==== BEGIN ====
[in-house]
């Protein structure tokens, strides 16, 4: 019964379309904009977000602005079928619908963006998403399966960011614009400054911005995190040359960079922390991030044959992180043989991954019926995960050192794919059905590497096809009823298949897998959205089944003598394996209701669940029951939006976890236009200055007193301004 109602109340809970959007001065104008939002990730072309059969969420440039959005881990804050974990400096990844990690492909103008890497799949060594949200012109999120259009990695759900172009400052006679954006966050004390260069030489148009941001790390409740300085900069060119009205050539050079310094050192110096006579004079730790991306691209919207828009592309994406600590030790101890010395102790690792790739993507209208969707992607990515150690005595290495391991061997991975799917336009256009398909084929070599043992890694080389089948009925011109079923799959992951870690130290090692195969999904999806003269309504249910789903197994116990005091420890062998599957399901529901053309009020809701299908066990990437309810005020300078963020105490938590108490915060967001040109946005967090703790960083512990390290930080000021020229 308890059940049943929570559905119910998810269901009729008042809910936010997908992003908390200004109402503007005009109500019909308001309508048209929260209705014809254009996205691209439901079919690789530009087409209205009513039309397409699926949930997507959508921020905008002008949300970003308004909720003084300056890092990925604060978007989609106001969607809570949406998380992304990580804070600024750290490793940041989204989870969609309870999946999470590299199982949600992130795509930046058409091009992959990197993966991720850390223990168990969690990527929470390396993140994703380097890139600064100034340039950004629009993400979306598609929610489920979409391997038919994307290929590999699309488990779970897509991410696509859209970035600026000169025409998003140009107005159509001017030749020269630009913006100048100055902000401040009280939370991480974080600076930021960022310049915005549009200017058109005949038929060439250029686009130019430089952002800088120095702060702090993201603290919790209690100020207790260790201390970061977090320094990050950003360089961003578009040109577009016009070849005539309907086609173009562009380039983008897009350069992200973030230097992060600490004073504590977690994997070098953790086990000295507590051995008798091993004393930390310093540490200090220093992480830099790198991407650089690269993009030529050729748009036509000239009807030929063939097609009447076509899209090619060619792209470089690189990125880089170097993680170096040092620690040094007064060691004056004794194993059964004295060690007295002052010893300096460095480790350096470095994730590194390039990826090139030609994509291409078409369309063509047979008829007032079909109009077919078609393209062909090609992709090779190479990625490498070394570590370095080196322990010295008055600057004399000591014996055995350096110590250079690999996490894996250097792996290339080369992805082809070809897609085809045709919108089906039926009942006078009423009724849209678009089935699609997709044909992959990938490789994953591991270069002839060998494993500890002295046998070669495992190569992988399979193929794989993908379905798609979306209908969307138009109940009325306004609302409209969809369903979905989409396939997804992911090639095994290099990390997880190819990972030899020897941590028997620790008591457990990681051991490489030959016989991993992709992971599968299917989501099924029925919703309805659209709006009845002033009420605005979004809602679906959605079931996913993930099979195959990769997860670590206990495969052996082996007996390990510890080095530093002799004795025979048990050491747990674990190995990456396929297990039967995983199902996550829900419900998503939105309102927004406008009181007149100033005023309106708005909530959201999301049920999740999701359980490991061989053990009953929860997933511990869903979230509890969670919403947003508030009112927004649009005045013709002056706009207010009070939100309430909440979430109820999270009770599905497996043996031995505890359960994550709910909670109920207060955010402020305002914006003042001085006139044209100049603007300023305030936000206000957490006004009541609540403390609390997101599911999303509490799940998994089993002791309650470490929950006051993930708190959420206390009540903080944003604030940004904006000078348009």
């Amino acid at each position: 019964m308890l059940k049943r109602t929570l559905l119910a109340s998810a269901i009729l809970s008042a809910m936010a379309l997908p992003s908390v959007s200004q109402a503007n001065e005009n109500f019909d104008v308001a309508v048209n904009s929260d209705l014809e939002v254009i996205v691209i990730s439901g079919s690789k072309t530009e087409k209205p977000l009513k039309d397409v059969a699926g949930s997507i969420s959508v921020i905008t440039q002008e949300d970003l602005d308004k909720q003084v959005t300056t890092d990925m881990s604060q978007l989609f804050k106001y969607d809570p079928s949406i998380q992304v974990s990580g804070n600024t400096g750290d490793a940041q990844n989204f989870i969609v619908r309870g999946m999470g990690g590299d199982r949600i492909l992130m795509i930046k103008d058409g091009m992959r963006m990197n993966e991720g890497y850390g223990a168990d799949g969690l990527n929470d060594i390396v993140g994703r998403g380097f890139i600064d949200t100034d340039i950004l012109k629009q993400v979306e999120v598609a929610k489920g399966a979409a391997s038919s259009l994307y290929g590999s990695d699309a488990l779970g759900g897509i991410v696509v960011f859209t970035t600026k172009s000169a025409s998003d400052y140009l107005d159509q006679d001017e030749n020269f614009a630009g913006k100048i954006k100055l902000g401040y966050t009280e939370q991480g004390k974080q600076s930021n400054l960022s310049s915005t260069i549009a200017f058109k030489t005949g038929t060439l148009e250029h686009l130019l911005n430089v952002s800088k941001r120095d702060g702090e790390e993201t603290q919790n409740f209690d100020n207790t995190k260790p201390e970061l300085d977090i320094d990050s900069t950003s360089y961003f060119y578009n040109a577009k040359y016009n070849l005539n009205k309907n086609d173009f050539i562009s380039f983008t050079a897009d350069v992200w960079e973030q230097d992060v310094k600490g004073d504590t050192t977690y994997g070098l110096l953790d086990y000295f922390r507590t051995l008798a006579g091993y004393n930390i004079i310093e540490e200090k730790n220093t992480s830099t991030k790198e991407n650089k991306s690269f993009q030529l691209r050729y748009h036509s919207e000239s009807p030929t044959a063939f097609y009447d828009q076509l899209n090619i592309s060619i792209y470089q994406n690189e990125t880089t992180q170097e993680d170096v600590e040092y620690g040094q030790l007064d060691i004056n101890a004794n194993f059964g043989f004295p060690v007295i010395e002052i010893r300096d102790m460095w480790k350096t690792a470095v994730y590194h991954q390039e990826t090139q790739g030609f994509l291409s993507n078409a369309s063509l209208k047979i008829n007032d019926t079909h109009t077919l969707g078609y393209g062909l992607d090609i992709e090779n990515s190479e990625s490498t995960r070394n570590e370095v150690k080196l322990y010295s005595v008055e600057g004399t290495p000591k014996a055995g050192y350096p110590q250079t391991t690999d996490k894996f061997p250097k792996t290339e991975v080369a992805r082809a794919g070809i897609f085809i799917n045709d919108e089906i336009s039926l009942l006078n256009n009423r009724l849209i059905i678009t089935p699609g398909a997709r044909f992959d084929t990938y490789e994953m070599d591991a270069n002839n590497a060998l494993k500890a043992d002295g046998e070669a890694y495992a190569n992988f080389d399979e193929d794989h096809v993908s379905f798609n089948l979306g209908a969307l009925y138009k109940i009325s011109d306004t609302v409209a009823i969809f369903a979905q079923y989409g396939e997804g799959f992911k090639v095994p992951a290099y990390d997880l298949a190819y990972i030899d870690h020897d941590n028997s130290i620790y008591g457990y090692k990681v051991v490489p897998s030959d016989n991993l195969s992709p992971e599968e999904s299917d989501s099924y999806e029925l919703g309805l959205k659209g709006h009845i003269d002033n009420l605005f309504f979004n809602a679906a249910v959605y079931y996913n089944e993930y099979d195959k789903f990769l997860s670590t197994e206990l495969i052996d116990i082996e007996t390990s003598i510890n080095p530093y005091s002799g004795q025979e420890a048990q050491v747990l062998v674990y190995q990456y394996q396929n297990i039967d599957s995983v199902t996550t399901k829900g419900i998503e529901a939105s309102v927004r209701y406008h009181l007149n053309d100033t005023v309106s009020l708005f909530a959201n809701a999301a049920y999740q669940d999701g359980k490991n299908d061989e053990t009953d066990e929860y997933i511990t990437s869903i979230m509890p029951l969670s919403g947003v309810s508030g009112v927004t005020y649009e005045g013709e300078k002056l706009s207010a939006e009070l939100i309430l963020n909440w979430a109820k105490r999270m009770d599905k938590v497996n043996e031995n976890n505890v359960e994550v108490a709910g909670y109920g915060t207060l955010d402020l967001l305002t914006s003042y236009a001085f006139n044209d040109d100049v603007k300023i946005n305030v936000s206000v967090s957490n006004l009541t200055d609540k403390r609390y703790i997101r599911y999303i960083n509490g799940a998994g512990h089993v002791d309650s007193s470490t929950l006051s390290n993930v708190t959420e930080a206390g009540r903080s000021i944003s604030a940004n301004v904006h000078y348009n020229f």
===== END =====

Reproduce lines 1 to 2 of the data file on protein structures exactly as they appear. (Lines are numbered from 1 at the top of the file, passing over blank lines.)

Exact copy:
[in-house]
């Protein structure tokens, strides 16, 4: 019964379309904009977000602005079928619908963006998403399966960011614009400054911005995190040359960079922390991030044959992180043989991954019926995960050192794919059905590497096809009823298949897998959205089944003598394996209701669940029951939006976890236009200055007193301004 109602109340809970959007001065104008939002990730072309059969969420440039959005881990804050974990400096990844990690492909103008890497799949060594949200012109999120259009990695759900172009400052006679954006966050004390260069030489148009941001790390409740300085900069060119009205050539050079310094050192110096006579004079730790991306691209919207828009592309994406600590030790101890010395102790690792790739993507209208969707992607990515150690005595290495391991061997991975799917336009256009398909084929070599043992890694080389089948009925011109079923799959992951870690130290090692195969999904999806003269309504249910789903197994116990005091420890062998599957399901529901053309009020809701299908066990990437309810005020300078963020105490938590108490915060967001040109946005967090703790960083512990390290930080000021020229 308890059940049943929570559905119910998810269901009729008042809910936010997908992003908390200004109402503007005009109500019909308001309508048209929260209705014809254009996205691209439901079919690789530009087409209205009513039309397409699926949930997507959508921020905008002008949300970003308004909720003084300056890092990925604060978007989609106001969607809570949406998380992304990580804070600024750290490793940041989204989870969609309870999946999470590299199982949600992130795509930046058409091009992959990197993966991720850390223990168990969690990527929470390396993140994703380097890139600064100034340039950004629009993400979306598609929610489920979409391997038919994307290929590999699309488990779970897509991410696509859209970035600026000169025409998003140009107005159509001017030749020269630009913006100048100055902000401040009280939370991480974080600076930021960022310049915005549009200017058109005949038929060439250029686009130019430089952002800088120095702060702090993201603290919790209690100020207790260790201390970061977090320094990050950003360089961003578009040109577009016009070849005539309907086609173009562009380039983008897009350069992200973030230097992060600490004073504590977690994997070098953790086990000295507590051995008798091993004393930390310093540490200090220093992480830099790198991407650089690269993009030529050729748009036509000239009807030929063939097609009447076509899209090619060619792209470089690189990125880089170097993680170096040092620690040094007064060691004056004794194993059964004295060690007295002052010893300096460095480790350096470095994730590194390039990826090139030609994509291409078409369309063509047979008829007032079909109009077919078609393209062909090609992709090779190479990625490498070394570590370095080196322990010295008055600057004399000591014996055995350096110590250079690999996490894996250097792996290339080369992805082809070809897609085809045709919108089906039926009942006078009423009724849209678009089935699609997709044909992959990938490789994953591991270069002839060998494993500890002295046998070669495992190569992988399979193929794989993908379905798609979306209908969307138009109940009325306004609302409209969809369903979905989409396939997804992911090639095994290099990390997880190819990972030899020897941590028997620790008591457990990681051991490489030959016989991993992709992971599968299917989501099924029925919703309805659209709006009845002033009420605005979004809602679906959605079931996913993930099979195959990769997860670590206990495969052996082996007996390990510890080095530093002799004795025979048990050491747990674990190995990456396929297990039967995983199902996550829900419900998503939105309102927004406008009181007149100033005023309106708005909530959201999301049920999740999701359980490991061989053990009953929860997933511990869903979230509890969670919403947003508030009112927004649009005045013709002056706009207010009070939100309430909440979430109820999270009770599905497996043996031995505890359960994550709910909670109920207060955010402020305002914006003042001085006139044209100049603007300023305030936000206000957490006004009541609540403390609390997101599911999303509490799940998994089993002791309650470490929950006051993930708190959420206390009540903080944003604030940004904006000078348009």